CCJ Says All Eyes are on Belize’s Maya Land Rights Case
The Caribbean Court of Justice (CCJ) held a court hearing this morning to get a status update on the implementation of the Maya Land Rights Consent Order. The Maya Leaders Alliance (MLA) and the Toledo Alcaldes Association (TAA) and the Government of Belize entered into the Consent Order on April 22, 2015, after a ruling from the CCJ. Under this order, GOB was required to develop a framework that recognizes and protects Maya customary land rights. In compliance with the court’s order, GOB submitted the Free Prior Informed Consent (FPIC) Protocol geared at governing any land affairs in the indigenous peoples’ communities. However, there has been much back and forth about the interchangeable use of the words “consent” and “consultation”. One of the biggest takeaways from this morning’s hearing is that there has been a lack of communication and non-responsiveness from the government, as pointed out by the Justices of the CCJ. Attorney representing the MLA and TAA, Leslie Mendez, says they discourage GOB’s intention to discontinue the involvement of Professor Rosa Celorio, who was contracted to guide the parties with the implementation of FPIC. Mendez says this would be detrimental to the process.
Leslie Mendez, Attorney at Law: “Can we start off by just at least setting out our position with respect to the indication that there is a desire or an intention to not renew the contract of Professor Celorio In that sense your honor we would be in disagreement with that and we are disappointed that it’s the first time that we’re hearing that this is the intention of the respondents as the appointment of the authority was something that was done with the agreement of both parties and so we mutually both sides are invested in the appointment of the authority. The reason why we feel very strongly about retaining the authority in addition to the fact that I think the authority has proved very valuable in guiding us in these hearings especially as it concerns clarifying some issues on international standards and indigenous people’s rights wright now what we see in the re spondent’s report we see that they are reporting that there is an increase in the intended activities in the communities so that there are various projects that they indicated are undergoing FPIC. The function of the authority was fundamentally paragraph four and paragraph four deals with FPIC and it’s an interim measure pending the finalization of the legislation, of the policy and of the mechanism to delimit the boundaries. And so I’m struggling to understand why at this point when we’re seeing an increase in the need for guidance on FPIC because it’s being implemented in a number of communities with respect to a number of projects why is it that we are at this point contemplating the non renewal of her contract where I think that right now specifically we would want to retain the avenue that the communities have to raise any concerns with respect to FPIC. In fact one of the proponents or one of the developers that is renewing or engaging the communities is US Capital and the authority has provided a report, has looked into the activities that US Capital and the community understands the context and so I think that it’s ill advised at this point to be speaking about the non renewal of the authority.”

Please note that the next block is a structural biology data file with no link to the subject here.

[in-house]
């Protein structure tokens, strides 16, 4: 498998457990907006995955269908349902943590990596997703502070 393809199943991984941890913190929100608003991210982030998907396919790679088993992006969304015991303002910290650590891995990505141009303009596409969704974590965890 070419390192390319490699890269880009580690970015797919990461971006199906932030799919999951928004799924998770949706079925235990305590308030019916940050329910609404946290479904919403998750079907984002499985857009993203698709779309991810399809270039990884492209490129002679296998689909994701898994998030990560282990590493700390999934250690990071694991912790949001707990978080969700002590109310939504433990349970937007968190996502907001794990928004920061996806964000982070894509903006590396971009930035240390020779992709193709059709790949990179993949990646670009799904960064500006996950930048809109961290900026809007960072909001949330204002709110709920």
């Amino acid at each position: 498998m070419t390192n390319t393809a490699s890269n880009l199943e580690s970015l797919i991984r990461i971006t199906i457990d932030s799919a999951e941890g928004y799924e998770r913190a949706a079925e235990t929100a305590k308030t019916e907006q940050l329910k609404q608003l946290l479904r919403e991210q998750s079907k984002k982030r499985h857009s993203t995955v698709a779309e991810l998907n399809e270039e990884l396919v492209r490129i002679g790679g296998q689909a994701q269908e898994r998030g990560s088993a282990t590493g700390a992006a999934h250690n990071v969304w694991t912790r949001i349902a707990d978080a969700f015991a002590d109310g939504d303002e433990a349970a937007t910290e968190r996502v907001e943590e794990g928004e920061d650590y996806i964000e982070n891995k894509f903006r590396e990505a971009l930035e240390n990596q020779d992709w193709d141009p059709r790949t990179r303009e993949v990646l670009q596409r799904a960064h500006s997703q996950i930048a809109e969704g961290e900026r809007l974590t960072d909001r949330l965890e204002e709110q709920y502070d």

The CCJ highlighted that international eyes are placed heavily on this case the ruling would be a historic one in recognizing and upholding the rights of Indigenous People. But, the court is not too impressed with how GOB is handling the case and Justice Adrian Saunders, says he is disappointed with the unbalanced efforts on GOB’s end for not complying with the 2015 Consent Order.
Hon. Justice Adrian Saunders, CCJ Judge: “I want to take you to some of the specific issues that were raised and discussed with Ms.Mendez because I am not sure whether it is that some of these issues have been put to one side and have been overtaken by a new overarching policy about which the appellants have not been involved in trying to give their views on, to shape, that policy. The FPIC protocol what’s the position with that.”
SC Andrew Marshalleck, Attorney: “It was being translated. It’s being applied in a number of instances and the translated protocol does have the name change in it. They’re working to translate it to Mopen and Kechi languages.”
Hon. Justice Adrian Saunders, CCJ Judge: “I am disappointed to hear that the FPIC protocol which is an important aspect of implementing that consent order could be finalized by one party, be implemented and the other party has not seen the final version. That is very disappointing.”
SC Andrew Marshalleck, Attorney: “I understand what your honor is saying but I think to put the side of the Commissioner forward the area that changed are titular, they have the policy. You’re talking about a piece of paper with a word change.”
Hon. Justice Adrian Saunders, CCJ Judge: “You see the international community is keeping a close eye on the way in which this entire matter evolves, the way in which it develops because the problems that it seeks to address are problems that other countries also are also grappling with. And the reason why this court became involved in the monitoring process is that one it’s a very complicated, complex order to implement but more so you want to ensure that there is a neutral body standing between the parties to keep them on the straight and narrow. To try and ensure that the court’s order is being implemented with integrity and in good faith.”